by John Park, UYWI
During the Christmas holiday you will see countless Nativity scenes in driveways, posters and even live scenes (note please don’t do this to your youth students). And while most of these scenes are highlighting the birth of Jesus, what is very significant is not just the wondrous announcement that today a savior is born but also the fact that people were waiting for this moment in time to happen with much anticipation, eagerness and hope.
People for years and years were waiting and waiting for the Savior that God would send to come and bring salvation to the world. But even in this eager waiting, there must have been great frustration as well of the soon but not yet.
In urban youth ministry, you may know the similar pain and frustration of waiting. The questions that come…when will this kid change, when will my church support what we are doing, when will there be more volunteers, when will my students be safe to walk home and not be harassed, when will the violence stop? The list seems almost endless. Waiting can seem like the hardest, most grueling thing to do because you feel like nothing is happening. You see it’s easier to experience instant results, but with instant results typically comes fickle gratitude, if there is such a thing. With an instant result, you can be tempted to claim credit for the growth or change in a student. With an instant result you can overlook God’s spirit orchestrating and priming a kid’s heart to encounter God. Instant results, although often desirable, actually suck at giving glory to God. It’s usually in the slow and mundane but faithful that God is depended on and receives the greatest glory.
In Psalm 40, the psalmist writes
“I waited patiently for the Lord; he turned to me and heard my cry.”
The psalmist goes on to say how after waiting patiently for God, so many things were shown to him and God revealed for the psalmist to experience God’s goodness. And throughout the psalm, the author reiterates how much opposition he faces and how desperately he needs the Lord. This sounds like so many of us in urban youth ministry. We know we don’t have all the answers and we know we need help, but where are you turning for help in your time of need? How are you spending the time while you are waiting?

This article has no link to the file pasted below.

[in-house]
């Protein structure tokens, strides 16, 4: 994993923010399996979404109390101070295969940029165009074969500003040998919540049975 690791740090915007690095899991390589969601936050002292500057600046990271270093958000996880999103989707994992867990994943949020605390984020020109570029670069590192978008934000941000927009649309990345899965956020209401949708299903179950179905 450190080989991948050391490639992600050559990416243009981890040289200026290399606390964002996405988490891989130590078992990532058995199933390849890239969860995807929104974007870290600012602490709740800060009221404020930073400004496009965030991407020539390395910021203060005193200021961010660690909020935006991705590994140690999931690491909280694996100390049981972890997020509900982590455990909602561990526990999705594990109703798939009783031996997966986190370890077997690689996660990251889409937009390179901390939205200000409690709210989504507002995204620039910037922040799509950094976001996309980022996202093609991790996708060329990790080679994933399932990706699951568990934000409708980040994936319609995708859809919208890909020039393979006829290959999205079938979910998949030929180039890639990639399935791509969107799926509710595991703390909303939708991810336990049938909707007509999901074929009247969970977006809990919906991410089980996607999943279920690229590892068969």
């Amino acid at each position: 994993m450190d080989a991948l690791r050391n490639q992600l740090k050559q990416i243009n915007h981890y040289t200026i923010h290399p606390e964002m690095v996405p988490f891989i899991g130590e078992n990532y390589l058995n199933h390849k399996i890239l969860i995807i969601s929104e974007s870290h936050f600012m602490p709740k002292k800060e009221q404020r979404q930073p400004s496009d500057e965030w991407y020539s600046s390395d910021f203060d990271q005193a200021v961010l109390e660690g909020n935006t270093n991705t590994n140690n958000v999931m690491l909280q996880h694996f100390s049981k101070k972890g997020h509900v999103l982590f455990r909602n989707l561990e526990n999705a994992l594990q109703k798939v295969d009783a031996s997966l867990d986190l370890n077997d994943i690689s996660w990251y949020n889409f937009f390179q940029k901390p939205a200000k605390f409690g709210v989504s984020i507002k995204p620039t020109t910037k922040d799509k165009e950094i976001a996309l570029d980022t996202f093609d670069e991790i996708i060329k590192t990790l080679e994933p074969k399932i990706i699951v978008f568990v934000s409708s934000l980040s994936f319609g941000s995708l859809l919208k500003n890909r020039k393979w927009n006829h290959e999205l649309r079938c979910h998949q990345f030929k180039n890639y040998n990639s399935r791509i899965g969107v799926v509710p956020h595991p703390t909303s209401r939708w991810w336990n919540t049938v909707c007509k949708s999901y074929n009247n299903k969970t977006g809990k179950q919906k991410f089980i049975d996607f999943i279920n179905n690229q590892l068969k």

As we wait in patiently there is much to be done in that time as well.
The best picture of patience I can give you, as a youth worker, is this. It’s a farmer. Farmers wake up prepare ahead, they wake up early, farmers do the work, they till the ground, they water the fields and at the end of most days, don’t see much change. They do this day in and day out. All the while they are faithfully working but also faithfully waiting. As time passes by and all the work they can do has been done, the farmer sees the land change, they see the seeds begin to sprout. The farmer keeps at it and waters, tends and stays faithful. And when it comes time to harvest, the farmer collects the crops and sees the fruit of labor but also the fruit of faithfulness.
So how long can you wait?